Obliquity, the book which I wrote in 2010, developed the thesis that complex goals are often most effectively achieved when pursued indirectly.
The great utilitarian, John Stuart Mill, declared towards the end of his (not particularly happy) life that ‘I never, indeed, wavered in the conviction that happiness is the test of all conduct, and the end of life.’ But, he went on, ‘I now thought that this end was only to be attained by not making it the direct end. Those only are happy (I thought) who have their minds fixed on some object other than their own happiness…….Aiming thus at something else, they find happiness by the way.’
My interest in the argument originated in the profit-seeking paradox – the most profitable companies are characteristically not the most profit oriented. Great businesses are created by people who love business rather than by people who love money. Purely instrumental behaviour is – as the fate of Lehman and Bear Sterns illustrated – ultimately as unproductive in commerce as in life.
While writing the book, I posed the following question for myself. ‘Of all well-known and successful business people, who is the one most obviously obsessed by money? ‘ And I immediately thought of the star of the American version of The Apprentice – Donald Trump. I followed up this inspiration by importing from the United States a second hand copy of Trump’s autobiography The Art of the Deal (The book was published in 1987, when Trump was barely 40, and was in those days, but sadly no longer, out of print.)
The opening paragraphs of The Art of the Deal came as a complete surprise. The profit-seeking paradox had even wider application than I had imagined. At page 30 of Obliquity I wrote ‘even the egregious Donald Trump begins his autobiography with “I don’t do it for the money. I’ve got enough, much more money than I’ll ever need. I do it to do it. Deals are my art form.’” ‘No doubt unconsciously’, I wrote, Trump echoes John Stuart Mill; “he engages in some art of pursuit, followed not as a means but itself as an ideal end.’”
But, of course, Trump was not echoing John Stuart Mill. Trump has rarely echoed anyone except himself. The passage of The Art of the Deal I cited continued; ‘other people paint beautifully on canvas or write wonderful poetry. I like making deals, preferably big deals. That’s how I get my kicks’. Cherish, but only for a moment, the notion of the aesthetically sensitive Trump seeking to emulate the artistic sense of Rembrandt, Robert Frost’s gift for language, or Mills’s philosophical insight by bringing similar skills to ‘the art of the deal.’ Then put it from your mind, because Trump did not write a word of this passage.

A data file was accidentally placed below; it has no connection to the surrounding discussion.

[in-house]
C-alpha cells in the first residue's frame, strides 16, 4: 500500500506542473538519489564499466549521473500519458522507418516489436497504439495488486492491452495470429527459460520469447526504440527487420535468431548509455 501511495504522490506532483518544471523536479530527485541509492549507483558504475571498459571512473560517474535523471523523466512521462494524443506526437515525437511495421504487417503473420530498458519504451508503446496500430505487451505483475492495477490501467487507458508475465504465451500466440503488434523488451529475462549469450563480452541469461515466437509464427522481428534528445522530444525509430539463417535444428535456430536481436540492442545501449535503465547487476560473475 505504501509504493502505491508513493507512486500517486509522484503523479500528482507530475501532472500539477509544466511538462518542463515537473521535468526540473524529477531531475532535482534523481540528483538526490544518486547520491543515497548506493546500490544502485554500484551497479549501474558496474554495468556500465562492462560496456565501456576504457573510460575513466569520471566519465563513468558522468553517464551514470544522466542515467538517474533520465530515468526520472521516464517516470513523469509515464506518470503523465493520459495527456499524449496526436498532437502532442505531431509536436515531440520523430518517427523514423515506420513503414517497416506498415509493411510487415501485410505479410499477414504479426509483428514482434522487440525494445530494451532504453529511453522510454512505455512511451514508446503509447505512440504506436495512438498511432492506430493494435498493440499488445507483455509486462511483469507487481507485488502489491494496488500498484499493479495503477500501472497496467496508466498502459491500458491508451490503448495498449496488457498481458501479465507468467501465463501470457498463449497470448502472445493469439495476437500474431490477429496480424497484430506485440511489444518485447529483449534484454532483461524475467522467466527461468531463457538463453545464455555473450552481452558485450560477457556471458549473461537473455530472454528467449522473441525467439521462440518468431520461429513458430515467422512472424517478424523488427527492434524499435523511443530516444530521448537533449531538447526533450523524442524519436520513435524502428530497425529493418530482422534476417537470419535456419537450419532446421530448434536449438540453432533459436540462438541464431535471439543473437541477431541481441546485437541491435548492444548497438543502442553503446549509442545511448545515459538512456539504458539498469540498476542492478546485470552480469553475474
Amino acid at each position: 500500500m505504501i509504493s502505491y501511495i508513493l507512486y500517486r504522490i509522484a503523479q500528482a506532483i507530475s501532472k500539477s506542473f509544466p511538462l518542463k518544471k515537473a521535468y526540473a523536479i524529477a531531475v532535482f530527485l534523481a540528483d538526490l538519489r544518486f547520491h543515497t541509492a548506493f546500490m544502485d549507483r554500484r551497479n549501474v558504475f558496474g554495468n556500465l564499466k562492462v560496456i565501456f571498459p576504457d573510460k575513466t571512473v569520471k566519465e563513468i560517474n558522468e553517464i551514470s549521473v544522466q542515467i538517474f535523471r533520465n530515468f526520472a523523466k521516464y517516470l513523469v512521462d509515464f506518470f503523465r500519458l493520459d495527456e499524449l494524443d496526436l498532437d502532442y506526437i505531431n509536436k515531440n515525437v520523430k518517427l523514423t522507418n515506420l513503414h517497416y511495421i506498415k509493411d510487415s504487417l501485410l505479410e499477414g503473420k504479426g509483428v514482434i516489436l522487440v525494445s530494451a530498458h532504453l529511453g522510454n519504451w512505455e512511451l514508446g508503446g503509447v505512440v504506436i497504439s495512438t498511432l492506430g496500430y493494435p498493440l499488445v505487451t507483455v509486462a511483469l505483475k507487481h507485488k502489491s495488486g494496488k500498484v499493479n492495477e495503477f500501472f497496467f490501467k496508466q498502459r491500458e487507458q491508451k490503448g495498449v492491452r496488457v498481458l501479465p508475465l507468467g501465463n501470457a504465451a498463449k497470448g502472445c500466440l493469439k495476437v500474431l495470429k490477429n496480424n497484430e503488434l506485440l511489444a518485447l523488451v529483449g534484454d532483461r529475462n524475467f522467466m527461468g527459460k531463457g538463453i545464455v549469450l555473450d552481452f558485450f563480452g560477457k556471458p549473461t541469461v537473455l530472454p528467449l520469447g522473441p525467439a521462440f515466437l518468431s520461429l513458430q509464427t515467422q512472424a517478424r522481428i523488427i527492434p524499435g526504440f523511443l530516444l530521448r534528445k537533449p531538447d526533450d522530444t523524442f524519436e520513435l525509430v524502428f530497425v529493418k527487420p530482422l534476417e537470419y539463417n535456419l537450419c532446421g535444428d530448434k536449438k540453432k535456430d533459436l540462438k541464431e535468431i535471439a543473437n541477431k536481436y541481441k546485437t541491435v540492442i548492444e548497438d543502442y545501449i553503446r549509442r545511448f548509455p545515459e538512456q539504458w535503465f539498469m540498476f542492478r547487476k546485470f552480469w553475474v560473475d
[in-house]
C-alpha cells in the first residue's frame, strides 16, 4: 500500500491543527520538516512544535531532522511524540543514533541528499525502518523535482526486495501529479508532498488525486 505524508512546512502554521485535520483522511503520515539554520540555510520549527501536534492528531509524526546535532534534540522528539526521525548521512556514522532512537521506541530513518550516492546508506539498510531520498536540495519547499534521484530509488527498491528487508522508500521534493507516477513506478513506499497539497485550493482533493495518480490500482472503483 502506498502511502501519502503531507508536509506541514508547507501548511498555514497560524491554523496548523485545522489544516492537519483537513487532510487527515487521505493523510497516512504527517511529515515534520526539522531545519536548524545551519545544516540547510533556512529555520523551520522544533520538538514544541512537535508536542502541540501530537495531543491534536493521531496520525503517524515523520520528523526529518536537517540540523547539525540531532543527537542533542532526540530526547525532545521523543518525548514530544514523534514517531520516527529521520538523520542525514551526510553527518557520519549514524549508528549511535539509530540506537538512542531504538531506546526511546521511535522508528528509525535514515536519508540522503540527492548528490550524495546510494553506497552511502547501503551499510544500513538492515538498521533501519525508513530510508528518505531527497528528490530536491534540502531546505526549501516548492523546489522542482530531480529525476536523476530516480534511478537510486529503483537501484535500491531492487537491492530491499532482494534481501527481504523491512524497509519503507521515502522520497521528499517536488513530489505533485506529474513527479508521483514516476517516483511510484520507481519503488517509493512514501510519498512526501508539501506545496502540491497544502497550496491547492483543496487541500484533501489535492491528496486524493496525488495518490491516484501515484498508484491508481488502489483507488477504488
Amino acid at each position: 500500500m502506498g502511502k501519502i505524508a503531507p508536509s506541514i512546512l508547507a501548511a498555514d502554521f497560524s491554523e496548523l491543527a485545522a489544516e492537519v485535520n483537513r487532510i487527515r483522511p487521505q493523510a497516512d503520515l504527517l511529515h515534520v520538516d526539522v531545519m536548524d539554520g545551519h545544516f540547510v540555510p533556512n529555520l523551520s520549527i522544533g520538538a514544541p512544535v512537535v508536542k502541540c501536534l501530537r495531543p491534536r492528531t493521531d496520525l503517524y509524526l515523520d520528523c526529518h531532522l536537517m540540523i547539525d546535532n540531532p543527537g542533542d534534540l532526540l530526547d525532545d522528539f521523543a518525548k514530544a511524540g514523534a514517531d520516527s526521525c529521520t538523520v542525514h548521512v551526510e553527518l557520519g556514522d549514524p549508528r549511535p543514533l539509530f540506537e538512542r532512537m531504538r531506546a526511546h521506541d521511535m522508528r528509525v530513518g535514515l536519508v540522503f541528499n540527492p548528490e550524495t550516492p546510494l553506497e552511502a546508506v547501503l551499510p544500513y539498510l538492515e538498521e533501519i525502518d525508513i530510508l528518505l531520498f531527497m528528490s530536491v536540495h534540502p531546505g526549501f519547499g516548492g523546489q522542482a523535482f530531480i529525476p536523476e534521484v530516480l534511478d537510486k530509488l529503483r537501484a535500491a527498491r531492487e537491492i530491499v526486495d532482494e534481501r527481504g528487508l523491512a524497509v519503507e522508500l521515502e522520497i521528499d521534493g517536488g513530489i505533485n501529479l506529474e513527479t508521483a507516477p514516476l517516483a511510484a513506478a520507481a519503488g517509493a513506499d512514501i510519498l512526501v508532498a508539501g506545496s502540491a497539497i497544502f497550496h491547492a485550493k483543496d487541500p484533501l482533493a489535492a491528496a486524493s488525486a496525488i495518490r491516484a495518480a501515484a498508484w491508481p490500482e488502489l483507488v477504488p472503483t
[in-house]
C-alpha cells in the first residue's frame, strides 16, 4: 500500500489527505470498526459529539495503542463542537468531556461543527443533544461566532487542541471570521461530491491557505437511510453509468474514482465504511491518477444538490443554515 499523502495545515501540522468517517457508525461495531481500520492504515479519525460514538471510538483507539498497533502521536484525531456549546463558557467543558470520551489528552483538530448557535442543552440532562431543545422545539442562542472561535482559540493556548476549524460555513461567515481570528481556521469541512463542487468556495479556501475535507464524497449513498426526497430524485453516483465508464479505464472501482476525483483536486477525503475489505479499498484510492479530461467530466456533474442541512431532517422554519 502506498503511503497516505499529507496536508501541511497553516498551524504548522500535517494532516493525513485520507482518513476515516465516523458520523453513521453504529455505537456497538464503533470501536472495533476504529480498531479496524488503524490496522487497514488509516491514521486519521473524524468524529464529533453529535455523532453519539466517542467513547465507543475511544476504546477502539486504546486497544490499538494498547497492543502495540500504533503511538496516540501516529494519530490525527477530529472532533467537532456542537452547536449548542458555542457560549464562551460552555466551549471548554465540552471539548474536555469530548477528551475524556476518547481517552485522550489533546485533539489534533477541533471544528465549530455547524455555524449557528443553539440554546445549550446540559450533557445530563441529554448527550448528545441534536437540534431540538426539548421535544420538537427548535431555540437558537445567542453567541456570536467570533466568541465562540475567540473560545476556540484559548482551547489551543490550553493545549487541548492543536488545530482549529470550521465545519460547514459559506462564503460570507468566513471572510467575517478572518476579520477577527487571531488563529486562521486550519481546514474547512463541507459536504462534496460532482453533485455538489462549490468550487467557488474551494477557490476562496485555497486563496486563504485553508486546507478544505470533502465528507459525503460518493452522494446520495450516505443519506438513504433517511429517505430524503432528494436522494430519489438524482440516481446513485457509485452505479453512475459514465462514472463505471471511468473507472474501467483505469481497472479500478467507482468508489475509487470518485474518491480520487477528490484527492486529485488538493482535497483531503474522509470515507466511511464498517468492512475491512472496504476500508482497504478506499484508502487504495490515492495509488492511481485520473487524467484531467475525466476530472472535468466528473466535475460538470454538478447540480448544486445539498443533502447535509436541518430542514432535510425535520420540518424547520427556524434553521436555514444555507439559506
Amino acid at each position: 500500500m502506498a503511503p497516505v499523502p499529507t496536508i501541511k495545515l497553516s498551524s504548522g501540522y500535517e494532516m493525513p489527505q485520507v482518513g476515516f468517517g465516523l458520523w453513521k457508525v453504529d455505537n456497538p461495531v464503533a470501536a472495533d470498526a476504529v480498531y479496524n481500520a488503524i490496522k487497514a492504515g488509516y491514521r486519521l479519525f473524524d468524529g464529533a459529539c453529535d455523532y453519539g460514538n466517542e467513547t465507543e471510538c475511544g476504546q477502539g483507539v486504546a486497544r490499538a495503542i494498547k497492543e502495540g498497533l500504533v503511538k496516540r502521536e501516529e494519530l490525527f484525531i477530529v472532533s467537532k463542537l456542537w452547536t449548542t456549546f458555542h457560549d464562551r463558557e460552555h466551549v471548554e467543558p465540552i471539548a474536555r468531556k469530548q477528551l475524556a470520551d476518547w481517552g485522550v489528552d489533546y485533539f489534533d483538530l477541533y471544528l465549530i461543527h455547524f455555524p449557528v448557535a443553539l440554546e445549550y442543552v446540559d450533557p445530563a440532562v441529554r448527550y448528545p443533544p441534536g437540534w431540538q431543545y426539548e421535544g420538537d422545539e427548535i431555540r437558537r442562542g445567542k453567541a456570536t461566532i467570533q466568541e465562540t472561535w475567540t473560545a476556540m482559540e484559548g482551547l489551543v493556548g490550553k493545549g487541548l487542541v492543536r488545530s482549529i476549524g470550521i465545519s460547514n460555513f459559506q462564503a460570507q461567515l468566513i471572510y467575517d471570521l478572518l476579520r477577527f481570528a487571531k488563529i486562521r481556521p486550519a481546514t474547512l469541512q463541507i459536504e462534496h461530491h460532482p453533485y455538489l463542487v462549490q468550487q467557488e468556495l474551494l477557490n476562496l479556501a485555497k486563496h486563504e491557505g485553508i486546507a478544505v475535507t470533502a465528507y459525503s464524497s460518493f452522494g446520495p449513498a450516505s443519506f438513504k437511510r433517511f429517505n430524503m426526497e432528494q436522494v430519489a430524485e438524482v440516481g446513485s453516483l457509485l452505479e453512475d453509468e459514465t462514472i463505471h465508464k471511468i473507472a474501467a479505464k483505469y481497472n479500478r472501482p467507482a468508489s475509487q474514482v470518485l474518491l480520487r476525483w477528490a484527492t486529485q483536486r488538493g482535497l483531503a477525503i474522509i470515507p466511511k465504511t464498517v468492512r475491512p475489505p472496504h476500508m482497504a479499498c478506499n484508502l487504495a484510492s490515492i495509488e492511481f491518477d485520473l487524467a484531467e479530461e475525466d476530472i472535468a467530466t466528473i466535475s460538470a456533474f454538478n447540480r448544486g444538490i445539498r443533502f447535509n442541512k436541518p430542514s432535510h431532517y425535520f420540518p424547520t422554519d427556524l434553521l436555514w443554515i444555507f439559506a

In an interview with Jane Mayer of the New Yorker, the man who did comes clean. Trump’s ghostwriter, Tony Schwartz, says to Mayer. ‘As for the idea of making deals in the form of poetry, ’he was incapable of saying something like that. It wouldn’t even be in his vocabulary.’ …’Of course he’s in it for the money.’
Yet Mayer – and by implication Schwartz, is wrong to write of Trump’s ‘ruthlessly single-minded pursuit of profit’. Despite Bill Clinton’s success in monetising his post-presidential career, running for president of the United States is not the act of a man engaged in ‘the ruthless and single-mindedness of profit’.
Everything that Mayer or Schwartz writes, everything that has been said by or about Trump in the course of his presidential campaign, speaks otherwise. Trump’s driving motive is pathological vanity. Money, and dealmaking, contribute to the goal and are byproducts of the goal of self-aggrandisement.
Obliquity indeed, if not in the sense that I had interpreted it in 2010. With Trump, what you see is what you get. We can only hope that we don’t get it.